Image: Wikimedia Commons / James Boyes
Image: Wikimedia Commons / James Boyes

Failure at the SheBelievesCup is symbolic of England’s decline

Life under Phil Neville began so brightly for the Lionesses, but in recent months the mood surrounding the England women’s nation team has soured. Crowned champions in 2019, England sank to a disappointing third place finish at the 2020 SheBelievesCup, falling to defeat against the United States and Spain. The Lionesses are in decline under Neville, and a change in fortunes seems unlikely based on current form.

Hope Powell’s reign as England manager was perhaps the most transformative era in the history of English football. Powell oversaw the professionalisation of the women’s game in England, transforming the national team from a loose collective of individuals into one of the most well-drilled squads on the international stage. Quarter-finalists at back-to-back World Cups, and semi-finalists at the European Champions in between, Powell’s spell as England manager ended embitteredly, but her reign needn’t yield silverware for her to be heralded as a legendary figure.

Powell was replaced by Mark Sampson in 2013, who oversaw the most tumultuous era of the Lionesses’ recent history. The Lionesses secured their best ever finish at a World Cup in 2015, beating Germany 1-0 in the play-off for third place in Canada. Although Sampson wasn’t able to improve England’s style of play, the Welshman did initially deliver improvement in output. At EURO 2017, England beat France in the quarter-finals en-route to a convincing defeat against the tournament’s hosts – the Netherlands – in the last four.

Eni Aluko accused the former-England manager of making racist comments regarding the Ebola crisis

The Sampson era ended amid controversy in 2017. The Football Association dismissed Sampson after it had uncovered evidence of “inappropriate and unacceptable” behaviour with female players during his tenure of Bristol Academy. The FA had, however, been under pressure to sack Sampson for months, after Eni Aluko accused the former-England manager of making racist comments regarding the Ebola crisis.

The arrival of Phil Neville – a member of Sir Alex Ferguson’s infamous Class of ’92 – in the England dugout promised to herald a new era of success and prosperity for the Lionesses. Appointed without previous experience in the women’s game, Neville’s coronation was met with scepticism by England supporters who felt that talented female coaches had been overlooked for the role in favour of an unproven, high-profile risk.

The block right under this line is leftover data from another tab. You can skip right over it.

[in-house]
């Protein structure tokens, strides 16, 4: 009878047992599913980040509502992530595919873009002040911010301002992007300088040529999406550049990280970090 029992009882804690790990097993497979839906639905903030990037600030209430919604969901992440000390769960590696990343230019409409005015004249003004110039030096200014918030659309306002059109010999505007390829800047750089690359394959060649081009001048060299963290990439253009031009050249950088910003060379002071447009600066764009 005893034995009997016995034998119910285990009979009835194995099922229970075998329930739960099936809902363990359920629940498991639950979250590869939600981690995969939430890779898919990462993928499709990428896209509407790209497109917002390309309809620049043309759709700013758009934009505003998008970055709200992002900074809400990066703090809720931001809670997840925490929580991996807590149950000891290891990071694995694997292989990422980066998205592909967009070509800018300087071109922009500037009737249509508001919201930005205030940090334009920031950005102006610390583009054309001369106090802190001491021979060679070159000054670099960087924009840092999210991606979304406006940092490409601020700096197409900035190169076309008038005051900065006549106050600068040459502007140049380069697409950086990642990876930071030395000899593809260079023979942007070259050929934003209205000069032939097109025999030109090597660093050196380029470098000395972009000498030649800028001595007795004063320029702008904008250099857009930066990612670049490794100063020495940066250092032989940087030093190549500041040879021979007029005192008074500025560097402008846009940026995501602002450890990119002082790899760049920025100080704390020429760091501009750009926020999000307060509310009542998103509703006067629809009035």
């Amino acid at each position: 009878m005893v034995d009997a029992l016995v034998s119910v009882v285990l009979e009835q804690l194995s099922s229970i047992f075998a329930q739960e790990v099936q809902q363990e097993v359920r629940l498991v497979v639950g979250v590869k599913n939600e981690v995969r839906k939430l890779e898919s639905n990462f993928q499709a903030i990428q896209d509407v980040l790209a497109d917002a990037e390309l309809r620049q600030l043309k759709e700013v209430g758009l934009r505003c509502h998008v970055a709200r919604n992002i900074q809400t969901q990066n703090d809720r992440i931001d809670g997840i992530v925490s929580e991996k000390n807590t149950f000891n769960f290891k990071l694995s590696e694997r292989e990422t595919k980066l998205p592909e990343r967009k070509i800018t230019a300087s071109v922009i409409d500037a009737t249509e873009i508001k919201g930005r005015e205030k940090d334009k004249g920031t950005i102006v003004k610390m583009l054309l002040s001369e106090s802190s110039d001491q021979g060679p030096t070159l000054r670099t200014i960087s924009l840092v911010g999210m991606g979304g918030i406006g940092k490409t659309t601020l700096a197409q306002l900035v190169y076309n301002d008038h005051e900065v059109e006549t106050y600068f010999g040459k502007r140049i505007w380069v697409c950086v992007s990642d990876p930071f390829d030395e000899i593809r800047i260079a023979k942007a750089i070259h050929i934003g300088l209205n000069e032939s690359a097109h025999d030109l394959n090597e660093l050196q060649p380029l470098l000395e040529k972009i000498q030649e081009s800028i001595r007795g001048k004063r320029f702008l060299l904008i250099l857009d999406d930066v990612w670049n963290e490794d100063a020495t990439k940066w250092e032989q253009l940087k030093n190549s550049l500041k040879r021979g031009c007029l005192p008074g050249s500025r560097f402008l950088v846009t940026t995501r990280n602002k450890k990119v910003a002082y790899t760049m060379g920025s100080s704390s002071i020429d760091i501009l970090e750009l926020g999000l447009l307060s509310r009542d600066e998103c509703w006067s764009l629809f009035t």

To the surprise of many, Neville restored the feel-good factor to a squad previously rocked by a multiplicity of scandals. An inspiring performance at the 2018 SheBelievesCup saw the Lionesses recapture the hearts and minds of the public. A stunning 4-1 win over France, an enthralling 2-2 draw against Germany and a narrow, 1-0 defeat against the USA restored England’s upward trajectory.

As it happened, the mercurial talents of Alex Morgan and Christen Press halted England’s rise

The Lionesses qualified for the 2019 Women’s World Cup unbeaten, and returned to the invitational SheBelievesCup with a point to prove; they did. Victories against Brazil and Japan, aided by a 2-2 against the USA, were enough to secure the Lionesses their first major honour, and it seemed as though nothing would stop England from winning the World Cup.

As it happened, the mercurial talents of Alex Morgan and Christen Press halted England’s rise. The 2019 World Cup finished dismally in the third-place play-off; with the wind taken from England’s sails, Sweden were dominant in a 2-1 win.

Following England’s World Cup exit, media scrutiny started to balloon. A run of poor form leading up to the 2020 SheBelievesCup meant that Neville, once again, had to prove his worth. A third-placed finish – behind the USA and Spain – was not what the former-Manchester United full-back had in mind. In the wake of the tournament, Neville accepted personal responsibility for England’s “unacceptable” form, in which the Lionesses have lost seven games out of their last eleven.

Phil Neville’s England squad is the most technically, tactically and physically gifted group in the Lionesses’ history. With the Olympics now looming large in the distance – should the games be held amid the coronavirus pandemic – Neville must deliver the silverware his appointment promised two years ago.

The Lionesses have been going backwards of late, but this is an England squad unlike those that have proceeded it. England have all the tools they need to be successful; they simply must find their winning formula: pronto.

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